Nevertheless, as your property is smaller than average and smaller than you used to, it’s likely that you won’t be able to bring all your belongings with you. You need to make a list of the items you want and need to keep – which ranks from items that have a sentimental value to multifunctional ones.
More importantly, you need to get rid of a lot of things that you may not use every day but that you’ve grown used to seeing in your home. Old clothes that don’t fit anymore or that you don’t wear have to go, books you haven’t read, excessive cosmetics and toiletries products, furniture that won’t fit in the new home, etc.
The actual calculations on your savings
The real question, of course, is a financial one. If maintaining a small home is just as expensive or more than living in big properties, there is no need to downsize. However, you’re in luck; you can make significant savings when you choose the small side of life.
Ultimately, just by living in a home 25% smaller than your current one, you could save a lot of money on your mortgage repayment and property taxes. Now, imagine how much you’d save by downsizing by 30% or even 40%!
Utility costs will be the most significant savings, as a small house will need less heating and light. If you downsize from an average family home by 25%, you can expect to save up to $75 per month on gas and electricity, which makes $900 at the end of the year.
Can I make money through decluttering?
When you go through the process of decluttering your home to move into a smaller space, you will most likely find yourself with a lot of items that are still in good condition but that you can’t take with you. You can increase your savings by turning your clutter into cash, through online selling platforms such as eBay or Craigslist. When selling online, however, you need to make sure that you can take good pictures of the articles.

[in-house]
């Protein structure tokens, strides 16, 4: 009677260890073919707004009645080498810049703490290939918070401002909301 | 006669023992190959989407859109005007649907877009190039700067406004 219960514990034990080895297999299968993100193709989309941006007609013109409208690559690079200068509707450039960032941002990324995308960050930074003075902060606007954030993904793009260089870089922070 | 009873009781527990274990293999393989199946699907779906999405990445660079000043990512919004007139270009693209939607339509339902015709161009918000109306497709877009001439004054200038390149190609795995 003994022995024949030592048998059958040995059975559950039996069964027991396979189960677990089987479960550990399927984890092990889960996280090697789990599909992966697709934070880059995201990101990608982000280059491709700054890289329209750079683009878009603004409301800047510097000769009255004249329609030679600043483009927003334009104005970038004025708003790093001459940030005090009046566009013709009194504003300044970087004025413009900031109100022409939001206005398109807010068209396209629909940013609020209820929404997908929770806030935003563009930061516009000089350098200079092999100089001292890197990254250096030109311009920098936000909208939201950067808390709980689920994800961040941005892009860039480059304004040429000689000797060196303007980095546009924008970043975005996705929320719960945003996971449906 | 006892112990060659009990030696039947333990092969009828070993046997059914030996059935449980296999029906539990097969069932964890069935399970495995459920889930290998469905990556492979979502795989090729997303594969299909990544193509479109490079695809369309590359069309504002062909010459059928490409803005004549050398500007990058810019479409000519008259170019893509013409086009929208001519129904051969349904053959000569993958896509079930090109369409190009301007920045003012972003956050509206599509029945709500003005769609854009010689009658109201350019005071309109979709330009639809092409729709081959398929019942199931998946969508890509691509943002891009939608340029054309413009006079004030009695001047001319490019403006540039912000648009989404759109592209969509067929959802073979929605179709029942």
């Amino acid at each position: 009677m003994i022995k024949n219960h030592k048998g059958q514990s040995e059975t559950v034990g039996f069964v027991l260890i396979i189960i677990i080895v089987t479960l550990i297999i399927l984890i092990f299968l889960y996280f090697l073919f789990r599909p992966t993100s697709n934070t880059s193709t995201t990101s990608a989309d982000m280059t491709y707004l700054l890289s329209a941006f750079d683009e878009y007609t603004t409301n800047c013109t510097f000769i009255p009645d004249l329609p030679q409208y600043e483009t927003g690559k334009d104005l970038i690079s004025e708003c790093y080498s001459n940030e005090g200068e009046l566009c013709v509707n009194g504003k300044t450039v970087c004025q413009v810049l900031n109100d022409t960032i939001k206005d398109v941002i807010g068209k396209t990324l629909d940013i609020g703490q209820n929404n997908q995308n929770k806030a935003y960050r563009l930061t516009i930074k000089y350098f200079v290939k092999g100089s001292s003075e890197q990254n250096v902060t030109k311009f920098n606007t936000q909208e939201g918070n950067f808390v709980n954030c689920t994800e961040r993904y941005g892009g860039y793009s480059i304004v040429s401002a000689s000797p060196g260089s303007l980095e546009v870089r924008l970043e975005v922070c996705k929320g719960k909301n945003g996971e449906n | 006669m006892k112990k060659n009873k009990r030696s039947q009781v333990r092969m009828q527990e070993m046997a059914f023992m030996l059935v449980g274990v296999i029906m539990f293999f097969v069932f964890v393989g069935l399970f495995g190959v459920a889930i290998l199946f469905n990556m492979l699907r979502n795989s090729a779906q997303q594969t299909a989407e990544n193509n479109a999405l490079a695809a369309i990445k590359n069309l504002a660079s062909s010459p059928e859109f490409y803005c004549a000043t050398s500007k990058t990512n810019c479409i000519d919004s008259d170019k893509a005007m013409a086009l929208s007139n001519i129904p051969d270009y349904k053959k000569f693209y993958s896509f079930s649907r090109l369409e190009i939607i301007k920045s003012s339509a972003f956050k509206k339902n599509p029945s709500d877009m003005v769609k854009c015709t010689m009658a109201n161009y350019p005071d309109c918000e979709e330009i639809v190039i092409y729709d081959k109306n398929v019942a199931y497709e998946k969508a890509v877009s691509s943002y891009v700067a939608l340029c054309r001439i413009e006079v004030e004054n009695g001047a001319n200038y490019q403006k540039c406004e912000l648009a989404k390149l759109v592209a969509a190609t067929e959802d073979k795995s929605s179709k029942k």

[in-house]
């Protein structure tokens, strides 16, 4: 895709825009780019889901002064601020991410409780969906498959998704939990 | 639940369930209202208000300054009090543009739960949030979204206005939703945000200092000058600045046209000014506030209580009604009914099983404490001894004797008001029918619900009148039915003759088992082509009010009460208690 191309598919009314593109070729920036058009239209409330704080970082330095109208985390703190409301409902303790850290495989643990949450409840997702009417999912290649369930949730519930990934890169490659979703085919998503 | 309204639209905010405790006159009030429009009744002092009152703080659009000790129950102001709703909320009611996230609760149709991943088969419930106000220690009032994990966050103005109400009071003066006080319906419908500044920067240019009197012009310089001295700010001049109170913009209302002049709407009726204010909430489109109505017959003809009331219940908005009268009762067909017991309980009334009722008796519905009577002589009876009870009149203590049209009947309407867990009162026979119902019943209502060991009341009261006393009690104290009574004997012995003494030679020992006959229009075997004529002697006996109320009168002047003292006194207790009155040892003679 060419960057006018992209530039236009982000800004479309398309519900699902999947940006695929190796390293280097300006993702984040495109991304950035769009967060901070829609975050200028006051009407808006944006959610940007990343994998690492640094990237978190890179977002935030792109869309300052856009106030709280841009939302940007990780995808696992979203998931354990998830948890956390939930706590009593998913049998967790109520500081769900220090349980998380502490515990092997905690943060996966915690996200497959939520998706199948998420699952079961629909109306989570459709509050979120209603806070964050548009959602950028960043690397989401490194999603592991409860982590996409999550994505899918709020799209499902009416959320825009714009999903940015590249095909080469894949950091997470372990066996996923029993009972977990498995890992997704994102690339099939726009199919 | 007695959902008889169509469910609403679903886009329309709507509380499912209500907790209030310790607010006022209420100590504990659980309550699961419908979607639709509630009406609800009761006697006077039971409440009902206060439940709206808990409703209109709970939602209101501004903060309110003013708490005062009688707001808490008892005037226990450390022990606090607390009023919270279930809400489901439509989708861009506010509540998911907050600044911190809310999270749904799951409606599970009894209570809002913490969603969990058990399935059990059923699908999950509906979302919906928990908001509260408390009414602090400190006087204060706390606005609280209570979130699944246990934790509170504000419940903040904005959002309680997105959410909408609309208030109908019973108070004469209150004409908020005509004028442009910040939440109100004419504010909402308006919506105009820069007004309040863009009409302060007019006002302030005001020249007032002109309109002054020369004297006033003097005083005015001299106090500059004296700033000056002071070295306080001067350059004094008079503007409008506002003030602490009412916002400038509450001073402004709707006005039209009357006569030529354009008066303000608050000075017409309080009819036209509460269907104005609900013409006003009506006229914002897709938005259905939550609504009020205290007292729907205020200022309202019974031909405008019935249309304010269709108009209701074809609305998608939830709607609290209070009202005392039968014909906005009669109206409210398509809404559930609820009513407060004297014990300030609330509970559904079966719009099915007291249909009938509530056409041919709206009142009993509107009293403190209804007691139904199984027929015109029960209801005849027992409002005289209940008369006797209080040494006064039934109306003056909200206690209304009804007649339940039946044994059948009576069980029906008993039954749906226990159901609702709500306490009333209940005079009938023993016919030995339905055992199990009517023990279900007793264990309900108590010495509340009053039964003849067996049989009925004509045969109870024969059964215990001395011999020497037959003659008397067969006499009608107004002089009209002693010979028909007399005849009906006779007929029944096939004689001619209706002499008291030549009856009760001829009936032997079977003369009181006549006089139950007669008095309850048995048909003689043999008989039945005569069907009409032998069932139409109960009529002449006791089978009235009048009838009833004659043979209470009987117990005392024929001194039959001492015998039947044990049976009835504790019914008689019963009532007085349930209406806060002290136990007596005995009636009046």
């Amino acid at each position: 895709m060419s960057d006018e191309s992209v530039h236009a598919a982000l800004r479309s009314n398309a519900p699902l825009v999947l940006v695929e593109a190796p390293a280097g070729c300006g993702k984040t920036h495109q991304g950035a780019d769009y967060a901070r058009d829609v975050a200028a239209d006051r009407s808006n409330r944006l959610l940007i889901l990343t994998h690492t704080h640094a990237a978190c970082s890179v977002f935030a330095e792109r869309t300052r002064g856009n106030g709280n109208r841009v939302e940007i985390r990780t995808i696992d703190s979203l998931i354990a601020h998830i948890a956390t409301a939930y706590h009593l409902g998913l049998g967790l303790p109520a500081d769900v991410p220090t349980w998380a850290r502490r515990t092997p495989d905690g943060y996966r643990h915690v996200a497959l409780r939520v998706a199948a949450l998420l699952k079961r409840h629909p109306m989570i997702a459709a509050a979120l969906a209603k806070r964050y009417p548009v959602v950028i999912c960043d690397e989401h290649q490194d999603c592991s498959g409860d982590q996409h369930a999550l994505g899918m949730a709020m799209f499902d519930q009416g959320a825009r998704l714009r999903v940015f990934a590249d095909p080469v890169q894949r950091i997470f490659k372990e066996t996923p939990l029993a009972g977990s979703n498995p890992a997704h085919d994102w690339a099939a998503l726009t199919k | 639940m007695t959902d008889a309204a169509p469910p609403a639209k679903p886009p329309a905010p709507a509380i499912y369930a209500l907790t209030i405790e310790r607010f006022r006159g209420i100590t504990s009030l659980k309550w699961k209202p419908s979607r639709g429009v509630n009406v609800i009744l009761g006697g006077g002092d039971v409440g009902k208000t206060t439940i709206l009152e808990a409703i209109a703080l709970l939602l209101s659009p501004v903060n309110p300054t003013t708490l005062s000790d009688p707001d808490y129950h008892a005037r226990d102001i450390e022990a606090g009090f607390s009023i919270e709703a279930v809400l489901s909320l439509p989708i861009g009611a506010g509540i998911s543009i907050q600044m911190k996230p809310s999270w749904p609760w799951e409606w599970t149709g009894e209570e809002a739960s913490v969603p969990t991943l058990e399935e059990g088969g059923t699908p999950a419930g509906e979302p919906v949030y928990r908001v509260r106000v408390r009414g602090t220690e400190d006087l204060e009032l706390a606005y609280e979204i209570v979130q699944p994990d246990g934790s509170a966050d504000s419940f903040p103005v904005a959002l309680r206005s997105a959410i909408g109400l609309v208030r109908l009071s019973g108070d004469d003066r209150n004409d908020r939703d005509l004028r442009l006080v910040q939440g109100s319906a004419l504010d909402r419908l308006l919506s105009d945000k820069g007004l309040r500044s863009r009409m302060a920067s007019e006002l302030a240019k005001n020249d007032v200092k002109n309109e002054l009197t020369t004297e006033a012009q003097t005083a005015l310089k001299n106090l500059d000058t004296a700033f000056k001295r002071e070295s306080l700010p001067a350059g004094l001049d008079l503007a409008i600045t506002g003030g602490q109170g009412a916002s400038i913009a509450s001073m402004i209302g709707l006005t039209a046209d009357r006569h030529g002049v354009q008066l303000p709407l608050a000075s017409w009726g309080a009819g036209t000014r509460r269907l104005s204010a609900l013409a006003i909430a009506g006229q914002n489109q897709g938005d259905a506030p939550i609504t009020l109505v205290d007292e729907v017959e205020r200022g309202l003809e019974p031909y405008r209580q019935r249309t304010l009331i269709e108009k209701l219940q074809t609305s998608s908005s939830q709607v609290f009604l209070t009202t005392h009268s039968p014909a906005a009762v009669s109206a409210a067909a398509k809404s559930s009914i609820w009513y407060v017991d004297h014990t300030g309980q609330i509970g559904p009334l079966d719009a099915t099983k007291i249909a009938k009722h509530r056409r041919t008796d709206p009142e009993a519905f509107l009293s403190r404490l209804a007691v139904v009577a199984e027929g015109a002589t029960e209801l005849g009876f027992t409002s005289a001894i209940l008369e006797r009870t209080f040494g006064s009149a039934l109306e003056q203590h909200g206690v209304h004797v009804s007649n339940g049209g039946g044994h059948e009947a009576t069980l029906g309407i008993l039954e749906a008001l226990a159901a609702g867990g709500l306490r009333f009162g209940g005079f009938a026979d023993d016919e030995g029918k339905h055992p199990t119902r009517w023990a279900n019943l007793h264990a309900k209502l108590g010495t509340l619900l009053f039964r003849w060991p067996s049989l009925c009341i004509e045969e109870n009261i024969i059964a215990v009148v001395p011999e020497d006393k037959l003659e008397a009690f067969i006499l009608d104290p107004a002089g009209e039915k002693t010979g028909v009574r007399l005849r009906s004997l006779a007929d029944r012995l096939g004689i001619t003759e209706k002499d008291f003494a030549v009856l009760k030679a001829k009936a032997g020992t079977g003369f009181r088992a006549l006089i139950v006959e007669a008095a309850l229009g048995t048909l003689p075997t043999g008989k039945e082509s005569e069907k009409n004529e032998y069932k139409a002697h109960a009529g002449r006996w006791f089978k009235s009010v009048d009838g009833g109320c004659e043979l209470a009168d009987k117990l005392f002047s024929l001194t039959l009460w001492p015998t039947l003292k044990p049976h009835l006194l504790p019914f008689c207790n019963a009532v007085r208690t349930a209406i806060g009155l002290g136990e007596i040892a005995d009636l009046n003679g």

First of all, clean your items. You won’t sell at the best price if the item is dirty and dusty. Get the lighting right to highlight all the features. And finally, use a solid background. Nobody wants to see your living room or your dog in the background.
Save on health costs too
Last, but not least, tiny homes have a positive impact on your health. Indeed, people who live in a small and minimalist environment have shown to be happier and more relaxed. As the house is less cluttered, the mind stays clear and happy. Additionally, small houses tend to come with fewer worries: They are cheaper to run, which means that families can more easily afford essential repairs and maintenance work. And finally, something that every mom will be glad about, a tiny house doesn’t take long to clean. In fact, in a few minutes, you can get a spotless place!
The bottom line is that downsizing can indeed make you richer. On the one hand, you’ll be able to save on house-related expenses, from purchase to energy costs. But you’ll also be able to repurpose the key features of your tiny home to enrich your lifestyle – both financially by selling the belongings you can’t take with you, and mentally by enjoying a clean and tidy space.
You can read about the tiny house I used to live in and watch a short video tour here.